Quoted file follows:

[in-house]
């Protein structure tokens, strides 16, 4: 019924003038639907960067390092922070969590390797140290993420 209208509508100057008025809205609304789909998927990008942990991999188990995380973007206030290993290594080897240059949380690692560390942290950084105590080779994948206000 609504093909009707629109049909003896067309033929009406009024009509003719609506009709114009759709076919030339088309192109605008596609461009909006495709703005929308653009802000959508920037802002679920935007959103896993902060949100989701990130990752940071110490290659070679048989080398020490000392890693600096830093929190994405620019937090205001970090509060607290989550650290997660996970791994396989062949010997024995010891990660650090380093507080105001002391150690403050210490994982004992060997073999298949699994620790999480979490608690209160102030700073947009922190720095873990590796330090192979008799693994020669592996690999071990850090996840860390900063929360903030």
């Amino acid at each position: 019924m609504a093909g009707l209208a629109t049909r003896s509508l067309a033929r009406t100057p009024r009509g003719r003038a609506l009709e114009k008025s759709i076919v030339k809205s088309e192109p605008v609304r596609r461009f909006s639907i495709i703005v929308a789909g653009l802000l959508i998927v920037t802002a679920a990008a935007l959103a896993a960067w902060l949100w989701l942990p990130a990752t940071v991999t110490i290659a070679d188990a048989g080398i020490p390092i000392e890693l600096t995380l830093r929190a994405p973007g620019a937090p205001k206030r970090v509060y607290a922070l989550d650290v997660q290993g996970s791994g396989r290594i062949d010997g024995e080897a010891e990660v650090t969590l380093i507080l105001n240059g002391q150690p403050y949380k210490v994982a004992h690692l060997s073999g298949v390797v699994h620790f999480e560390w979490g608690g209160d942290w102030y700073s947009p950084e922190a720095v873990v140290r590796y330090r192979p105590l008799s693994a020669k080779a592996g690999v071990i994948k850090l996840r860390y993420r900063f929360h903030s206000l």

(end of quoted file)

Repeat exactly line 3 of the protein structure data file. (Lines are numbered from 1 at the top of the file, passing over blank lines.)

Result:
């Amino acid at each position: 019924m609504a093909g009707l209208a629109t049909r003896s509508l067309a033929r009406t100057p009024r009509g003719r003038a609506l009709e114009k008025s759709i076919v030339k809205s088309e192109p605008v609304r596609r461009f909006s639907i495709i703005v929308a789909g653009l802000l959508i998927v920037t802002a679920a990008a935007l959103a896993a960067w902060l949100w989701l942990p990130a990752t940071v991999t110490i290659a070679d188990a048989g080398i020490p390092i000392e890693l600096t995380l830093r929190a994405p973007g620019a937090p205001k206030r970090v509060y607290a922070l989550d650290v997660q290993g996970s791994g396989r290594i062949d010997g024995e080897a010891e990660v650090t969590l380093i507080l105001n240059g002391q150690p403050y949380k210490v994982a004992h690692l060997s073999g298949v390797v699994h620790f999480e560390w979490g608690g209160d942290w102030y700073s947009p950084e922190a720095v873990v140290r590796y330090r192979p105590l008799s693994a020669k080779a592996g690999v071990i994948k850090l996840r860390y993420r900063f929360h903030s206000l």